Wednesday, August 29, 2012

Hakuna Matata

According to a reader who posted on the TWE Facebook page (and apparently a book called The Gospel According to Disney: Faith, Trust, and Pixie Dust, which I have not read), Disney's The Lion King has a lot to say about the Christian's journey to become the person God intended him to be, and I'm inclined to agree. From the beginning, when the newborn Simba is anointed and presented to the entire kingdom (think baptism), until he comes to reign over the kingdom at the end (Revelation 2:26-28; 3:21), the film certainly has religious overtones a discerning Christian should not ignore.

Consider these quotes that seem to mirror Scripture:
"Everything the light touches is our kingdom." - Mufasa (Colossians 1:11-14)
"You see? He lives in you!" - Rafiki (John 14:23; 1 John 4:15)
Along the way, the movie illustrates the insidious nature of temptation and how it leads us into danger, gives an example of God's sacrificial love, and shows how Satan tries to use guilt, lies, and accusations to keep us from living up to our calling. But rather than simply rehash what was written on the Facebook post, I want to focus on the motto taught to young Simba by Timon and Pumbaa in a pivotal scene:

Friday, August 24, 2012

The Measure of Success

Last week, I mentioned that James Dean was one of Elvis Presley's favorite actors. Dean had major roles in only three movies, but ever since his untimely death at age 24, he - like Elvis - has persisted as a sort of cultural icon of the '50s. While he is perhaps best known as the star of the teenage battle cry, Rebel Without a Cause, today I'm looking at James Dean's final film, George Stevens' Giant, also starring Rock Hudson and Elizabeth Taylor.

This sprawling epic was actually the highest-grossing film in Warner Bros. history until Superman came out 22 years later. (Read some of my thoughts about Superman here and here.)

Giant tells the story of Texas rancher Bick Benedict (Hudson) as he struggles to raise a family and pass on his values to the next generation. His wife, Leslie (Taylor), challenges his views on everything from gender roles to parenting styles and race relations. Over the course of several decades (and a movie only 14 minutes shorter than Gone with the Wind), his life is contrasted with farm hand Jett Rink (Dean).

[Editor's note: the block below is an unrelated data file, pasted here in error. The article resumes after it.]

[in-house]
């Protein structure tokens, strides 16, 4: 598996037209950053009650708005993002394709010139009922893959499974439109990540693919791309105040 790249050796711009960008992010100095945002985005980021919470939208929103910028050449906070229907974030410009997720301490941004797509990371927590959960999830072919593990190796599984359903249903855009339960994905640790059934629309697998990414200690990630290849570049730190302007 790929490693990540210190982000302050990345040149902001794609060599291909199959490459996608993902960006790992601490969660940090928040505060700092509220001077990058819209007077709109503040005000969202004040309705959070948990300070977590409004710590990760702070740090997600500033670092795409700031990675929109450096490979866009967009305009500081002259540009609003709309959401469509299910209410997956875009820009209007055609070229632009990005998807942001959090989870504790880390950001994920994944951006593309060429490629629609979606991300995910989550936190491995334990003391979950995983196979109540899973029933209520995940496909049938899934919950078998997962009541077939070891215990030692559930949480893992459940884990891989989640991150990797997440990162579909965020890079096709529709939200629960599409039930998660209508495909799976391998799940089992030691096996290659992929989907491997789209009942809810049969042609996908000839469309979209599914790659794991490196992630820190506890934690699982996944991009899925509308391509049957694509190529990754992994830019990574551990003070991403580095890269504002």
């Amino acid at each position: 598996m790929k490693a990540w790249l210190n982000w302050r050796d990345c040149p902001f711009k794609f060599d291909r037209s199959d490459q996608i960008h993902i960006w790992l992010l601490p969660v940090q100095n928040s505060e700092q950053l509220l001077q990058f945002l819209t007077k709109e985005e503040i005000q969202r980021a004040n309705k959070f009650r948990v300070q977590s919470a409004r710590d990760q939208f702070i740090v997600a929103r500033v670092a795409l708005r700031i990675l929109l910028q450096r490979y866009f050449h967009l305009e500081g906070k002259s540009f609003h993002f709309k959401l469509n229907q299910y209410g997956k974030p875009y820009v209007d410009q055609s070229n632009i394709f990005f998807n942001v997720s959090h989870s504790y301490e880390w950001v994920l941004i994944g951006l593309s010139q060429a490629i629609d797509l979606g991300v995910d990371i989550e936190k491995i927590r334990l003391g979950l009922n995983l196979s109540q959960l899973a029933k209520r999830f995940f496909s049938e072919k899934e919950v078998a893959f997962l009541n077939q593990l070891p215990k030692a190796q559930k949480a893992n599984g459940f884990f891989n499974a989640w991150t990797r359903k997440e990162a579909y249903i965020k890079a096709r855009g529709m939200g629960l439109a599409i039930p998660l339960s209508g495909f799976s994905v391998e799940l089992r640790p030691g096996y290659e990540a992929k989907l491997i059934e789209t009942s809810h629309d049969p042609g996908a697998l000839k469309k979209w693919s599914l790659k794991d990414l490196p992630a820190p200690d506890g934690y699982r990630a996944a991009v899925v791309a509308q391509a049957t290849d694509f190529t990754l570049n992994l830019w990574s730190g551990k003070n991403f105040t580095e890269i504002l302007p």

Thursday, August 16, 2012

Paging Dr. Elvis

Thirty five years ago today, the King of Rock 'n' Roll left us. I wasn't born when Elvis Presley died, but for millions around the world, the moment they first heard the news is engraved in their memories. For millions more, his memory lives on. He continues to sell records and pack stadiums. Over 600,000 people flock to his Graceland mansion each year (I was there not long ago). He has his own 24/7 channel on SiriusXM satellite radio. And every year since his death, fans have gathered at the gates on August 15th to hold a candlelight vigil in Elvis' honor. Last night, Memphis police estimated a record 75,000 fans were in attendance!

Elvis in 'Change of Habit' ©1969 Universal Studios
Elvis as Dr. John Carpenter in 'Change of Habit'
If you're a fan like me, you know the words to many of his songs, maybe you've been to Graceland a time or two, and if you're not celebrating Elvis Week in Memphis, maybe you're watching TCM - they're playing 24 hours of Elvis movies today!

Elvis starred in 33 movies - 31 Hollywood features and 2 concert documentaries. Critics dismiss many of his films as formulaic musicals with little substance. However, Elvis always dreamed of being a serious actor like James Dean or Marlon Brando, and he occasionally got the chance to show what he could do. Fans often point to Jailhouse Rock and King Creole as proof of Elvis' acting abilities. I want to look at another his more serious films and point out some lasting lessons that are worth your time whether you're a fan like me or not.

Monday, August 6, 2012

Goodbye, Norma Jeane

As a child, Norma Jeane Baker had a rough life. Passed between foster homes and relatives, abused and lonely, she looked at the movie screen and imagined how nice it would be to escape and have it made like Jean Harlow. Modeling herself somewhat after Harlow, Norma Jeane hoped to rise above her circumstances as she transformed into the unforgettable persona of Marilyn Monroe.

Marilyn Monroe in 1957 © Sam Shaw Inc.Although she is best known for her stereotypical role on film as the quintessential "dumb blonde", in reality, Marilyn was neither dumb nor a natural blonde. While her popularity was largely based on her looks, she was business-savvy, demanding contracts that gave her the right to approve her directors. And when she didn't like the direction of her career under 20th Century Fox, she broke her contract and began her own production company. She used everything at her disposal in effort to get what she wanted out of life.

Wednesday, August 1, 2012

Holy Metaphors, Batman!

After the tragedy in Aurora, it took me a little time to get around to seeing The Dark Knight Rises. After finally seeing it, though, you had to know I'd have something to say about it!

Logo for The Dark Knight Rises © 2012 Warner Bros. Entertainment Inc. and Legendary Pictures Funding, LLC
The Dark Knight Rises logo
For those who haven't seen it yet, I recommend you see the movie before continuing, as A) it's very good, and B) this post will necessarily contain some important spoilers. For those who continue, I'll explain how The Dark Knight Rises has a lot to say to Christians about spiritual warfare.